The City of Boston is one of America’s oldest cities, first founded in 1630, and is widely recognized as the economic and cultural hub of New England. Since adopting its Executive Order on Climate Action in 2007, Boston has also risen as a national sustainability leader by improving energy efficiency, utilizing green power, and addressing climate change. It has already achieved GHG emission reductions of 17% since 2005, and the City is on track to reach its ambitious goal of 25% by 2020.
Innovation is a key component of Boston’s sustainability strategy. It utilizes green power Renewable Energy Certificates (RECs) to meet 27% of its purchased electricity needs and uses leading-edge REC swapping. By selling RECs affiliated with its solar arrays into RPS compliance markets, the City is able to reinvest proceeds to procure its own voluntary RECs from national markets.
In regards to energy efficiency measures, Boston’s LED Street Lighting initiative has upgraded 64,000 electric street lights that accounted for 65 million kWh annually. 47,400 lamps have been replaced with more efficient LED bulbs, to date, amounting to annual electricity savings of $4.1 million.
Complementary efforts consider both the City’s business and residential communities. The Building Energy Disclosure Reporting Ordinance initiative requires medium- and large-sized buildings to disclose their energy usage annually and perform an ENERGY STAR assessment/action every five years. In addition, Renew Boston is an encompassing, three-tiered residential program that provides incentives for efficient building upgrades, promotes energy saving opportunities, and encourages solar adoption.
In 2010, Boston launched its Greenovate program which brought every sustainability initiative together under a single communications and engagement umbrella. Greenovate has been responsible for building relationships between City departments and organizations to increase green power capacity and unify Bostonians around common environmental goals and interests.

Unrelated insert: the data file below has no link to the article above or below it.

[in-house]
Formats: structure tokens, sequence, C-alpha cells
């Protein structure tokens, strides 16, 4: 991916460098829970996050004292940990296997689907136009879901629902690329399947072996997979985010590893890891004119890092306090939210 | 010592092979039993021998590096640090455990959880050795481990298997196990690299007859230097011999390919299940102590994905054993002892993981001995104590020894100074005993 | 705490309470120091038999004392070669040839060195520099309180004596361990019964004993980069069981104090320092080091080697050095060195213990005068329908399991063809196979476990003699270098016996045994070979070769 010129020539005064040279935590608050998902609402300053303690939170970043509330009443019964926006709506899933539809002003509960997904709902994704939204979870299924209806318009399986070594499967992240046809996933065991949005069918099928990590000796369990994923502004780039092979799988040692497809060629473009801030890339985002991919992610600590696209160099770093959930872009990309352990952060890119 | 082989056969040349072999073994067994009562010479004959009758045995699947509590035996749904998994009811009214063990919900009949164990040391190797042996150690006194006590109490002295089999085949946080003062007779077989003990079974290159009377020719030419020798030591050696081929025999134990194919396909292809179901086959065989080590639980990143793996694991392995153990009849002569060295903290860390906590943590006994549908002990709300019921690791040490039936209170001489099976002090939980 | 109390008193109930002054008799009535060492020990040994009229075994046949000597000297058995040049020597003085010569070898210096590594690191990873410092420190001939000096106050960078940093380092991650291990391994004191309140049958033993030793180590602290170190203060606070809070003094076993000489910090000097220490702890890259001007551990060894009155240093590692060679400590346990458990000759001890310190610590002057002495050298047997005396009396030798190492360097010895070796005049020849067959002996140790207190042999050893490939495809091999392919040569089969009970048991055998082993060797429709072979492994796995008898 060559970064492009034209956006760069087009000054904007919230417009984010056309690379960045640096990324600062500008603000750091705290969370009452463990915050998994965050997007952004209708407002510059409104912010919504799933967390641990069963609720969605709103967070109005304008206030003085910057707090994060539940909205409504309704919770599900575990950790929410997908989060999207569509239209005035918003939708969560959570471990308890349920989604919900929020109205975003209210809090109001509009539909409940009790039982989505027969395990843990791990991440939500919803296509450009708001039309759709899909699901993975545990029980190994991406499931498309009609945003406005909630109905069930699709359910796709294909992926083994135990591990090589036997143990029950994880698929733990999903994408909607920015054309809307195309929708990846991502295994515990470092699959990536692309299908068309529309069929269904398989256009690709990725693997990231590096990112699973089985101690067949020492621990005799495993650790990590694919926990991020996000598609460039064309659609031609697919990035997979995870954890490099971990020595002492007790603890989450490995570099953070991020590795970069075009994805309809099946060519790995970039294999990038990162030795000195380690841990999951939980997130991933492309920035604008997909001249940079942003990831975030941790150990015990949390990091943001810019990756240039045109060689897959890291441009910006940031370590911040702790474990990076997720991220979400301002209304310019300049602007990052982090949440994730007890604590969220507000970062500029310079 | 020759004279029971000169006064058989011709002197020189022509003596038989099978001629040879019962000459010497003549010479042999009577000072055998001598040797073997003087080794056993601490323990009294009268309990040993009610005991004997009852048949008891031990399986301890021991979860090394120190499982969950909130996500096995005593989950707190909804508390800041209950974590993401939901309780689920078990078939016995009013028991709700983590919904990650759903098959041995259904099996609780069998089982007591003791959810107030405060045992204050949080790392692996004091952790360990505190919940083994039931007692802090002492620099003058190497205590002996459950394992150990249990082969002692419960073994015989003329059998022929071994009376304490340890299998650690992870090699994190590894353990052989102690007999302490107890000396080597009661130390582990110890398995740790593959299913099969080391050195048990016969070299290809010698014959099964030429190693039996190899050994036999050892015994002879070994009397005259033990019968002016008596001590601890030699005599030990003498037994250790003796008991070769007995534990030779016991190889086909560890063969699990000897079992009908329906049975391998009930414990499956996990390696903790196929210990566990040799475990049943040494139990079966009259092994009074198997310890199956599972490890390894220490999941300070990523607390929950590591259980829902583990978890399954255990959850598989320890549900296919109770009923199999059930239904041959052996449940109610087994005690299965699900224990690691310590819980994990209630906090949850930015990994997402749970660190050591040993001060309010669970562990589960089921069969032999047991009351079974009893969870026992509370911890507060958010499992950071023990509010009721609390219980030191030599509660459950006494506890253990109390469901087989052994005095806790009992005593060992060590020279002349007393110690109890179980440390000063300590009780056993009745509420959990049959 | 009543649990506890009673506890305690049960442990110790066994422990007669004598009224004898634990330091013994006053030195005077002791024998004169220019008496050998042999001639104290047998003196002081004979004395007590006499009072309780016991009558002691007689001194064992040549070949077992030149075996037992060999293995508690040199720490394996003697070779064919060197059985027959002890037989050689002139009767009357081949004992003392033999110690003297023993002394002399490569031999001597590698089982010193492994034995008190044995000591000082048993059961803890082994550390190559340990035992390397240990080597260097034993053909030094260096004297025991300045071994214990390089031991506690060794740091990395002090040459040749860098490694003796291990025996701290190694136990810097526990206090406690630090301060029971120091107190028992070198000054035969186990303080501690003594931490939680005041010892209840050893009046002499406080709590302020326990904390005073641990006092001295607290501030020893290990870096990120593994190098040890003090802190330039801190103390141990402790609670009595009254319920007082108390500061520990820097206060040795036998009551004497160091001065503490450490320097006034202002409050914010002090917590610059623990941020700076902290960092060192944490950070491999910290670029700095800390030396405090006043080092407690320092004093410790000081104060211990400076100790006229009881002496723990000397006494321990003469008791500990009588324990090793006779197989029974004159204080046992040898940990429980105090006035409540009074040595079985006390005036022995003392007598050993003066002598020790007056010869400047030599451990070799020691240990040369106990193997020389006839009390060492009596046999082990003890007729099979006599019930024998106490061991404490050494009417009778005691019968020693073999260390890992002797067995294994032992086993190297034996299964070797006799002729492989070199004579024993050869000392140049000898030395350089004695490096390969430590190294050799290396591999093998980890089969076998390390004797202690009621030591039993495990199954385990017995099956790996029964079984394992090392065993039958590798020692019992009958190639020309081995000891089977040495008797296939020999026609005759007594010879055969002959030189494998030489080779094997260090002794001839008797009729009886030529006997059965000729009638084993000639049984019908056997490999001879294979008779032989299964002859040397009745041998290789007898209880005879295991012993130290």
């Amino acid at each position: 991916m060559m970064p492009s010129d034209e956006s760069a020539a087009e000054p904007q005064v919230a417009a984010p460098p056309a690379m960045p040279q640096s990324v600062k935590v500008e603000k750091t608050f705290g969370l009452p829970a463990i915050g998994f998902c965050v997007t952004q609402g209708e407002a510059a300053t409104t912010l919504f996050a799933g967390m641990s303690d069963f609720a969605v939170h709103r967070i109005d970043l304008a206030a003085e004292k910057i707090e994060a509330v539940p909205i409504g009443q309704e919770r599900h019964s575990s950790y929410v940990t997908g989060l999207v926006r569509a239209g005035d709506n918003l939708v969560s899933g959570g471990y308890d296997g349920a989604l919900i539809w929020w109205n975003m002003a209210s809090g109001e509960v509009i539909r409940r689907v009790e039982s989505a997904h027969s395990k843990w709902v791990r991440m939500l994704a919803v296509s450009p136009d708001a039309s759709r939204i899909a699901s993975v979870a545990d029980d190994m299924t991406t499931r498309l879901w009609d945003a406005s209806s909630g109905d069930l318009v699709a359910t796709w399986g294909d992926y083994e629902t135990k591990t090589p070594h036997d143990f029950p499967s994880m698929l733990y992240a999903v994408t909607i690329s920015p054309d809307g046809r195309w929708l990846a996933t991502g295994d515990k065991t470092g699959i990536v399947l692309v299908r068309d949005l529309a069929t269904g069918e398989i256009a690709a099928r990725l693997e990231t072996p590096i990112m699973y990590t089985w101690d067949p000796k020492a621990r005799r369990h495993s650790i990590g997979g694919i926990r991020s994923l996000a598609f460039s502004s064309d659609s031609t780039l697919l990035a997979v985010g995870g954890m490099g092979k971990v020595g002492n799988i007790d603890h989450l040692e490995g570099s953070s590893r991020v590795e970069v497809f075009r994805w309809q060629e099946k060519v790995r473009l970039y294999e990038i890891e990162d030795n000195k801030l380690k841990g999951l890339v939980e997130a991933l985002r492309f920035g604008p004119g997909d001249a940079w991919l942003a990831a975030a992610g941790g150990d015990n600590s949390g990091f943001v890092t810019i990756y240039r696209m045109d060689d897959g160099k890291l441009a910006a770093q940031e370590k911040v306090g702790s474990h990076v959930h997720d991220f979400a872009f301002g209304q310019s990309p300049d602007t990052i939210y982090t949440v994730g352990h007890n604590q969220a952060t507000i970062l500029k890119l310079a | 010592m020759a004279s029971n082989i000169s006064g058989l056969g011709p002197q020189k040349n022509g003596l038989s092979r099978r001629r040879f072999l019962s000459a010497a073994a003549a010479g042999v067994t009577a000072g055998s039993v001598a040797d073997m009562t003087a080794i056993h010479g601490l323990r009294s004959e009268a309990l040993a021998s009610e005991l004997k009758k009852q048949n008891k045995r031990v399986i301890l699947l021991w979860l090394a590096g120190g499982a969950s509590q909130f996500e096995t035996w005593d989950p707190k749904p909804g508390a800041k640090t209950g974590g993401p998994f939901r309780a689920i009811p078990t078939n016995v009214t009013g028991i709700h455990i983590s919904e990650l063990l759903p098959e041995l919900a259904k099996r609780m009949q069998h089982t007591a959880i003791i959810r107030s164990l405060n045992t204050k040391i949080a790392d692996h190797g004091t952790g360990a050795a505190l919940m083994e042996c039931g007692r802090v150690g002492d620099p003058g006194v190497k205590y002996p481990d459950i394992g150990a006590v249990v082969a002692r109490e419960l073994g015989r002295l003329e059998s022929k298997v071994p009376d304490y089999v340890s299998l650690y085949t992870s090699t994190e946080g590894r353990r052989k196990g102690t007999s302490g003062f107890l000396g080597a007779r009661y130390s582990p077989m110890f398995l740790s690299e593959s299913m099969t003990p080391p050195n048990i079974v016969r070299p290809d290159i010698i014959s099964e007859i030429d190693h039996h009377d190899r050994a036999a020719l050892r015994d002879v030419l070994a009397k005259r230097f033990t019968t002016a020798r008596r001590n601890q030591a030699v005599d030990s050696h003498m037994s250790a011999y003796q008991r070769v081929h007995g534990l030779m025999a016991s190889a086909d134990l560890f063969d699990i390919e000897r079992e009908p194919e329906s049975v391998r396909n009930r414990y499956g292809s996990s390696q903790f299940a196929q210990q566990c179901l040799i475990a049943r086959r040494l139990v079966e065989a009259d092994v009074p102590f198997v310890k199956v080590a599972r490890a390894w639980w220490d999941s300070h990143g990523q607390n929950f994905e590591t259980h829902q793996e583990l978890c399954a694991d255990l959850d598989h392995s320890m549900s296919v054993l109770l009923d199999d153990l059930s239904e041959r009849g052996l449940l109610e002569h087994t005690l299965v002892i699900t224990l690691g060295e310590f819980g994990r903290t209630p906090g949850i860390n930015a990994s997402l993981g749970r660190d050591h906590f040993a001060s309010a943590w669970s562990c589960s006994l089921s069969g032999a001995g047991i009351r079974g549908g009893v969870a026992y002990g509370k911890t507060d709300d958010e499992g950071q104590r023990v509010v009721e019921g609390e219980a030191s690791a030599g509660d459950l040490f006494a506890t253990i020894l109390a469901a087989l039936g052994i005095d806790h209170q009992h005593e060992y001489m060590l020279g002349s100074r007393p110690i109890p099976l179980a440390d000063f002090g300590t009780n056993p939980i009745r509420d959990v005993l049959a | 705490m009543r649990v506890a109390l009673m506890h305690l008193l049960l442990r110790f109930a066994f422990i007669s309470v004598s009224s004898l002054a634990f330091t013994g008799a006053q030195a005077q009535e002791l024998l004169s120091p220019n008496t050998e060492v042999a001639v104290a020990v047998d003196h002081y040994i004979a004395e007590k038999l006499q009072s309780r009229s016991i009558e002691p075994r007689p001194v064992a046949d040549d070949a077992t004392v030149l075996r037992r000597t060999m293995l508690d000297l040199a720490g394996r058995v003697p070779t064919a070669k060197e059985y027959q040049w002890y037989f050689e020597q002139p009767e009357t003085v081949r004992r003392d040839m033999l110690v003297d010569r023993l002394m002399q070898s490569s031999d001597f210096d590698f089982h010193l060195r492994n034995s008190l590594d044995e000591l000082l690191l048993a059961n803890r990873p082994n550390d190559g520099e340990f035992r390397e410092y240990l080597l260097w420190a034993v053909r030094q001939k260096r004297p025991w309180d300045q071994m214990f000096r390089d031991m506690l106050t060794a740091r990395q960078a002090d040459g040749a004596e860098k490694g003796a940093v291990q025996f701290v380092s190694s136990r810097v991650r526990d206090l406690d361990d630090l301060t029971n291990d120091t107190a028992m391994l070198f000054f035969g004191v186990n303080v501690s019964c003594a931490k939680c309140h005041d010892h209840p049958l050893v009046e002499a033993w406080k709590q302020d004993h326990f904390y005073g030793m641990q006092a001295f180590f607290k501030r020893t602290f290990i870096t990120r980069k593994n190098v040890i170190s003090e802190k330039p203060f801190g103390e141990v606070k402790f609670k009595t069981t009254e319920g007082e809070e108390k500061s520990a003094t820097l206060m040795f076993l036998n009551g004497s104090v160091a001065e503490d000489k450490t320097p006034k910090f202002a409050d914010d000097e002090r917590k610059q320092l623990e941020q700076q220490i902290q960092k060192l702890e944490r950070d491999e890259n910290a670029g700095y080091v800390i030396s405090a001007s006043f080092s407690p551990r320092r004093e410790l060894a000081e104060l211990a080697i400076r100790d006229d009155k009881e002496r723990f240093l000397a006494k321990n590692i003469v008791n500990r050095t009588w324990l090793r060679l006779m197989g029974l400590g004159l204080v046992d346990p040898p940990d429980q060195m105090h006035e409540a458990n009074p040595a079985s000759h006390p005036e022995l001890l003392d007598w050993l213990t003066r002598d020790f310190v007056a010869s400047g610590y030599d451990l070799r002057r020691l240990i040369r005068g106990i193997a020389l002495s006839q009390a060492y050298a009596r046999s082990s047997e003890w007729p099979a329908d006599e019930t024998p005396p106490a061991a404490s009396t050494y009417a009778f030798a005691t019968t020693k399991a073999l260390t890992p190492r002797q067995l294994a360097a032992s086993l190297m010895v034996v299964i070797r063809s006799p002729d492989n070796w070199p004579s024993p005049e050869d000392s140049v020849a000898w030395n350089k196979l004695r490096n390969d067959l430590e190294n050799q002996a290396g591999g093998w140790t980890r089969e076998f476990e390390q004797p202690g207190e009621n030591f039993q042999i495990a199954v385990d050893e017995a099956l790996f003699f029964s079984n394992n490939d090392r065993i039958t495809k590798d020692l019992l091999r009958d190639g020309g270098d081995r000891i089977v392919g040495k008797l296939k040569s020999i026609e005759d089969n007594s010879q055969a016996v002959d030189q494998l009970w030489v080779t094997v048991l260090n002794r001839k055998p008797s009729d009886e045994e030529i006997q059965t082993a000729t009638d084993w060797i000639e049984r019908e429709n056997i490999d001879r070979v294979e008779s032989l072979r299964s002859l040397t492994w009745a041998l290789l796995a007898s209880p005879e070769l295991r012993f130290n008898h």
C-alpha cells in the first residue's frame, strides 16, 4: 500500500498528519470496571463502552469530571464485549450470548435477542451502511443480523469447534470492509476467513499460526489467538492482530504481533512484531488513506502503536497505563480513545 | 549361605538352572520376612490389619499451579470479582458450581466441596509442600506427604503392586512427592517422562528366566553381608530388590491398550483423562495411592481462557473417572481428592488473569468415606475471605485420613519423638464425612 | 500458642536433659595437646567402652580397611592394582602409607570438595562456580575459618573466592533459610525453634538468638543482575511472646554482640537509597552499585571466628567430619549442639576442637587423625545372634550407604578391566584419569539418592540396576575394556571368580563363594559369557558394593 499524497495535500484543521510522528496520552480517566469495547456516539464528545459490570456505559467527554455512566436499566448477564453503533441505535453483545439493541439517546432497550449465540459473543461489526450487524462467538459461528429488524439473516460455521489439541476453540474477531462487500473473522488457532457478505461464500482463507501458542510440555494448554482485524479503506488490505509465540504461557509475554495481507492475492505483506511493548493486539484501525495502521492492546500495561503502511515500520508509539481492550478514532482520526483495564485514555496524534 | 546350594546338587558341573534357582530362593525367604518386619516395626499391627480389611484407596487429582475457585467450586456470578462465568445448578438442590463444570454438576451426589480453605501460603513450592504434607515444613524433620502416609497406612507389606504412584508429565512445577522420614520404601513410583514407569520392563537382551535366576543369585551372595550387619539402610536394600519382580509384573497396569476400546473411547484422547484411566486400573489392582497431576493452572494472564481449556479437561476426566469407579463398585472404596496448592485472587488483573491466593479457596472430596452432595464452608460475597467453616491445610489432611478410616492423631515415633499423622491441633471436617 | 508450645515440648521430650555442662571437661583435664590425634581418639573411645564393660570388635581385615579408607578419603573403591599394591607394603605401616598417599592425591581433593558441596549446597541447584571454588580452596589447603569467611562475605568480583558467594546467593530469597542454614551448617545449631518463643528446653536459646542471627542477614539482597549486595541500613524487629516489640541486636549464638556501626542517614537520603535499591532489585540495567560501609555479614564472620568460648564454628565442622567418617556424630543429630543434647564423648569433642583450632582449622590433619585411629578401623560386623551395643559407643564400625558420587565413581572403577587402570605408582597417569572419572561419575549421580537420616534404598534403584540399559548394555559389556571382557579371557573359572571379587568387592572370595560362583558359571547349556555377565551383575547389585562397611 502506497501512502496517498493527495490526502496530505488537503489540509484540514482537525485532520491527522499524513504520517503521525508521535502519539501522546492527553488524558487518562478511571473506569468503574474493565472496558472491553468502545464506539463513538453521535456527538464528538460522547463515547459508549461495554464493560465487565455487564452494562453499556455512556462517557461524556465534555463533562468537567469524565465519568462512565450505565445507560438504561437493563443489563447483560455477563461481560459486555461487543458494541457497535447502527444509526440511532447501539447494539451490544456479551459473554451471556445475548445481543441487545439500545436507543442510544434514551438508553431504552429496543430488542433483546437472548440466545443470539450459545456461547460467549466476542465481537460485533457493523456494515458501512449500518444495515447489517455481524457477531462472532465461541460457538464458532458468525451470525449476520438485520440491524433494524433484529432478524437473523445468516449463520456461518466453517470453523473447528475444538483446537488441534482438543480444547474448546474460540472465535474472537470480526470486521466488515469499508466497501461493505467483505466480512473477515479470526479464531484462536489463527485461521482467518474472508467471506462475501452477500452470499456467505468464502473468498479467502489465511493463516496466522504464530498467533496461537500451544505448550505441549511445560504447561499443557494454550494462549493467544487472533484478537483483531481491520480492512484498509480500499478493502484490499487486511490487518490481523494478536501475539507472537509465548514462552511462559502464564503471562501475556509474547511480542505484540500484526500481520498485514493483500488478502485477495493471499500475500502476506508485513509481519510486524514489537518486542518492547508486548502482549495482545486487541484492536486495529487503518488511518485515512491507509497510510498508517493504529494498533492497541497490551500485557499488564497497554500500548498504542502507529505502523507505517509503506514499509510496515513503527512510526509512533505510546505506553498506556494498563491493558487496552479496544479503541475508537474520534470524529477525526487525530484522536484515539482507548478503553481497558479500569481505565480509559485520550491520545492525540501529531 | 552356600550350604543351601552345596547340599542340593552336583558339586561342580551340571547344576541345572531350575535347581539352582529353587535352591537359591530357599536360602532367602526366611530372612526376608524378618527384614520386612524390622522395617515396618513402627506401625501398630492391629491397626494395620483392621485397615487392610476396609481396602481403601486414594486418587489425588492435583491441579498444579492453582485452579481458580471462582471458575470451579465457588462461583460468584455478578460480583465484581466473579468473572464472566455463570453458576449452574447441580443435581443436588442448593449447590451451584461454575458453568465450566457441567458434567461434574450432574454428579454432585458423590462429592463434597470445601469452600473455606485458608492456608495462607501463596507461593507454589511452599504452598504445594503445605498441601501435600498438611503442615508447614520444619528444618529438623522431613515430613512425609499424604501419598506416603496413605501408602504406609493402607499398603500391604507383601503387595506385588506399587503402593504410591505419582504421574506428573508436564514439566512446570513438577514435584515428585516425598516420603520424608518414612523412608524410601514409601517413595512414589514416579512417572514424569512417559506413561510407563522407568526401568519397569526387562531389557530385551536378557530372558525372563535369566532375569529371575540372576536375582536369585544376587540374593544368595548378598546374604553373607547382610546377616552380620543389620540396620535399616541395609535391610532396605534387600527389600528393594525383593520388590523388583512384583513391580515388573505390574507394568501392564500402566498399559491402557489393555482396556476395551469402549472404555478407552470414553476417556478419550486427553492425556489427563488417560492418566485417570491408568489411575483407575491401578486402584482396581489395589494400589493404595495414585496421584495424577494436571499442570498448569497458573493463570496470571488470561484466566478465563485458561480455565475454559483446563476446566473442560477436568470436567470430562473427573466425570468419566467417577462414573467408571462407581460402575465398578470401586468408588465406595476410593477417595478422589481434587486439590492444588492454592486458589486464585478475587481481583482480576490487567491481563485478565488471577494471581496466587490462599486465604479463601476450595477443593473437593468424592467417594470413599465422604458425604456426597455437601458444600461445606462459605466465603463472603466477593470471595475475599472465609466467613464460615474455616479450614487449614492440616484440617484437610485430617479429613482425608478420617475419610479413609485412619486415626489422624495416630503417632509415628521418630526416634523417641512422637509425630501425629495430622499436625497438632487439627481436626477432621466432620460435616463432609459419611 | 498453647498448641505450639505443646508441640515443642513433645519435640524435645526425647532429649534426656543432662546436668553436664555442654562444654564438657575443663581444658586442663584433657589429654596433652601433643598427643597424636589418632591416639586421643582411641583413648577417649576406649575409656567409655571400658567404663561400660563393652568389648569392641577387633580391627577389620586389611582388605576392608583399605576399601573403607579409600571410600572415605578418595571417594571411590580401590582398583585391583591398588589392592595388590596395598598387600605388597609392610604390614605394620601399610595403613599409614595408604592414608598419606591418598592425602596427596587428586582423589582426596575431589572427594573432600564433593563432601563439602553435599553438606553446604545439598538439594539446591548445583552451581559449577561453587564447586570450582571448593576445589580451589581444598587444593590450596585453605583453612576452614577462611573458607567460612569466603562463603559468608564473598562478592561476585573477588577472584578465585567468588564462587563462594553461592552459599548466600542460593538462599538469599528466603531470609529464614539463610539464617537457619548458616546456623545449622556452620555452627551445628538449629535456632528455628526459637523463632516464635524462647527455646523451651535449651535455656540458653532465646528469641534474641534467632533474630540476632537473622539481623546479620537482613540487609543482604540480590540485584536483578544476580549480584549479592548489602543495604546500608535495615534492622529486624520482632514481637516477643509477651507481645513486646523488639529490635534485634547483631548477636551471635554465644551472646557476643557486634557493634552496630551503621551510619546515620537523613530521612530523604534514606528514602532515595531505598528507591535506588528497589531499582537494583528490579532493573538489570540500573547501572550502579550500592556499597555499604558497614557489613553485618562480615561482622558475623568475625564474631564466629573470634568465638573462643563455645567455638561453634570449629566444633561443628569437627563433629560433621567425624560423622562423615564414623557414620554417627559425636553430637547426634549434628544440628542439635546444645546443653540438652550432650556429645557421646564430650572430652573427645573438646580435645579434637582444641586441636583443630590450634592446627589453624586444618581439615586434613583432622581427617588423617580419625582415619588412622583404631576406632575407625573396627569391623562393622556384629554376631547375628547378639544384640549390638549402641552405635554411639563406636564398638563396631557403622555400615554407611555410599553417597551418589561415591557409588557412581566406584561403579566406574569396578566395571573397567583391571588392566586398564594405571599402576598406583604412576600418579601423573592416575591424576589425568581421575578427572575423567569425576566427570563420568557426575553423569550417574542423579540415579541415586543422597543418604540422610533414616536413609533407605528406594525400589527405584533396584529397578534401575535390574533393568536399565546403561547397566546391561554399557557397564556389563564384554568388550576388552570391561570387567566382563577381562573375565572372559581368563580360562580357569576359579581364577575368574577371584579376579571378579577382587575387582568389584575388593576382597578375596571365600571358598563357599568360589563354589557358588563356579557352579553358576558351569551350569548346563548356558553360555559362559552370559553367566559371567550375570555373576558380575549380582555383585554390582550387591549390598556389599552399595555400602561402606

Boston has also championed several initiatives to build awareness about climate change and encourage its citizenry to adopt energy-reducing and green power strategies. The Greenovate/Solarize Boston program incentivizes residential solar adoption, and it has already led to 116 projects online with a combined capacity of 522 kW. The Mayor’s Carbon Cup initiative recognizes large organizations with energy-reducing and green power commitments. Since 2014, seven entities have joined the Carbon Cup and committed to a 35% GHG reduction. Finally, the Green Ribbon Commission is a group of Boston business, institutional, and civic leaders who work to develop shared strategies that combat climate change. The collective impact of these initiatives is demonstrated by the widespread adoption of clean energy and efficiency programs across the City.
Boston’s innovative strategies and comprehensive communication efforts have catapulted it to a position of national environmental leadership. It has been ranked by The Economist Intelligence Unit’s Green City Index as the 5th most sustainable city in the U.S.A. and 6th in North America. In 2013, the City was also recognized by the American Council for an Energy-Efficient Economy as the most energy-efficient city in the United States.
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